Good People (Can Be Clueless)

“…most people the world over were good.  And my family?  We were definitely good.  Our parents impressed the importance of it on us all the time.”  Debby Irving from the chapter “My Good People” in Waking Up White

All that is necessary for evil to triumph is for good men to do nothing.”  Edmund Burke

Most of us think of ourselves as Good People.  We follow the rules (except when we don’t re: speed limits.)  We are honest (except when we aren’t re: lying to save face.)  We work hard (except some of us forget that we had some  advantages like white skin color.)

While vacationing in a place where Confederate flags were sometimes visible if not flaunted, I thought about Debby Irving’s chapter “My Good People” a lot. Vacations are supposed to be for relaxing and so discussing politics – for example – in a family with different political perspectives is frowned upon.  (Note: It was really hard the day Anthony Scaramucci was fired.)

Family conversations are opportunities for sharing stories and revealing opinions, and there is always that moment when I need to decide whether or not to speak up when a comment about Good People inadvertently reveals cluelessness.

Examples:

“We were good to our housekeeper.  She was like family.”  

What I wanted to say, but didn’t:  “She wasn’t like family.  She didn’t spend Christmas with us.  She didn’t go on vacation with us.  She didn’t even sit at the same table with us at meals.”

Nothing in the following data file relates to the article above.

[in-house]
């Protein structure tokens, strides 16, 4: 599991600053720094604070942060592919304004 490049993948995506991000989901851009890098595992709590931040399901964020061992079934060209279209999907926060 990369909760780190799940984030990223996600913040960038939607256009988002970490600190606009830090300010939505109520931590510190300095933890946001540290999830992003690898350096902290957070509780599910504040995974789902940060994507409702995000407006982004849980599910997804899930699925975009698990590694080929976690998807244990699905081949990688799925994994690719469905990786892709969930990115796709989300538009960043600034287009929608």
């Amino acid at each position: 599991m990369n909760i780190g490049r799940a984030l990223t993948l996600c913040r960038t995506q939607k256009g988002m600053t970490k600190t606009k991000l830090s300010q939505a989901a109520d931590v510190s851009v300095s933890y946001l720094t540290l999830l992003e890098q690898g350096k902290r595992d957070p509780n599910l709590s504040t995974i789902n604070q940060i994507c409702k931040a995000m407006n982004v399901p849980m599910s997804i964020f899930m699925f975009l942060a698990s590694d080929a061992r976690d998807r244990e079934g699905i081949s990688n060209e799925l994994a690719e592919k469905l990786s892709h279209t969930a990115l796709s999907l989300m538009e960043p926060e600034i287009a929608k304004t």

Maybe Sally Hemings and Thomas Jefferson really loved each other.”

What I wanted to say and did:  “She was 14 years old.  And enslaved.

Sometimes we keep our mouths shut when we should speak up.  We don’t want to cause conflict.  We don’t want to hurt someone’s feelings.  We don’t want to get “political.”  We want to think the best of people and we want to think the best of ourselves.

We are Good People.  But sometimes we are also clueless about the fact that we aren’t as Good as we think we are.

I believe in speaking up when we hear or see injustice or false narratives.  But sometimes I don’t speak up either.  Imagine how different the Church would be if we chose not only to speak up but to stand up.

 

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One response to “Good People (Can Be Clueless)

  1. I live on what is considered the “good side” of town. I enjoy much “white privilege” as I can go anywhere in the town and not be questioned as to why I’m there. Even the south side of town, you know, where the poor people live. Where the gangs thrive. Where the sidewalk runs out. I can be there and people may wonder why I’m there, but they don’t challenge my presence.

    When I tell this to my friends, they don’t see the point. “Anyone can go anywhere they want.” I’m not looking for trouble so it doesn’t matter where I go.” Uh huh.

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